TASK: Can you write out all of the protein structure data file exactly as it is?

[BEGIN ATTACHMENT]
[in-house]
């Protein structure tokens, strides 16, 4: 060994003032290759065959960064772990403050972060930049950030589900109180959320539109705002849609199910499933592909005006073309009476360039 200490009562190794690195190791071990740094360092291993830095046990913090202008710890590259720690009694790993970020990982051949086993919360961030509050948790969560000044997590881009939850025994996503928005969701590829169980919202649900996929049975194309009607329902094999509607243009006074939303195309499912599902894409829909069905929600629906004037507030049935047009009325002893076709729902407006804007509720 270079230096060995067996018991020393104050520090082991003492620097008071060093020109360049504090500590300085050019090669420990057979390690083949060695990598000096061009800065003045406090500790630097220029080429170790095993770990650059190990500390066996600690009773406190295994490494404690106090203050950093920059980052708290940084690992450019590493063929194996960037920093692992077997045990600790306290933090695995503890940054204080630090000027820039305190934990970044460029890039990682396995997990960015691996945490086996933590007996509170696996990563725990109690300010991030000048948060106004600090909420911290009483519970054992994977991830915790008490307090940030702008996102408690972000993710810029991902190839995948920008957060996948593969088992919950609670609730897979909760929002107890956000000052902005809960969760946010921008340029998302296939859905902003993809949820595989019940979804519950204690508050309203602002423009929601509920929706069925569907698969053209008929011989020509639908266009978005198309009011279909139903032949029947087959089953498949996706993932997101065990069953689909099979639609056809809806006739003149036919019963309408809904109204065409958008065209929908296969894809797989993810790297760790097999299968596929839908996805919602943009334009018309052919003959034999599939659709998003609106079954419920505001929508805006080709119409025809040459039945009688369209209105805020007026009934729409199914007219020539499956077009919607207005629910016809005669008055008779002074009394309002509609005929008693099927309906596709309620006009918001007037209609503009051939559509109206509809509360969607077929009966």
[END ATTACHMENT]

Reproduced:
[in-house]
């Protein structure tokens, strides 16, 4: 060994003032290759065959960064772990403050972060930049950030589900109180959320539109705002849609199910499933592909005006073309009476360039 200490009562190794690195190791071990740094360092291993830095046990913090202008710890590259720690009694790993970020990982051949086993919360961030509050948790969560000044997590881009939850025994996503928005969701590829169980919202649900996929049975194309009607329902094999509607243009006074939303195309499912599902894409829909069905929600629906004037507030049935047009009325002893076709729902407006804007509720 270079230096060995067996018991020393104050520090082991003492620097008071060093020109360049504090500590300085050019090669420990057979390690083949060695990598000096061009800065003045406090500790630097220029080429170790095993770990650059190990500390066996600690009773406190295994490494404690106090203050950093920059980052708290940084690992450019590493063929194996960037920093692992077997045990600790306290933090695995503890940054204080630090000027820039305190934990970044460029890039990682396995997990960015691996945490086996933590007996509170696996990563725990109690300010991030000048948060106004600090909420911290009483519970054992994977991830915790008490307090940030702008996102408690972000993710810029991902190839995948920008957060996948593969088992919950609670609730897979909760929002107890956000000052902005809960969760946010921008340029998302296939859905902003993809949820595989019940979804519950204690508050309203602002423009929601509920929706069925569907698969053209008929011989020509639908266009978005198309009011279909139903032949029947087959089953498949996706993932997101065990069953689909099979639609056809809806006739003149036919019963309408809904109204065409958008065209929908296969894809797989993810790297760790097999299968596929839908996805919602943009334009018309052919003959034999599939659709998003609106079954419920505001929508805006080709119409025809040459039945009688369209209105805020007026009934729409199914007219020539499956077009919607207005629910016809005669008055008779002074009394309002509609005929008693099927309906596709309620006009918001007037209609503009051939559509109206509809509360969607077929009966």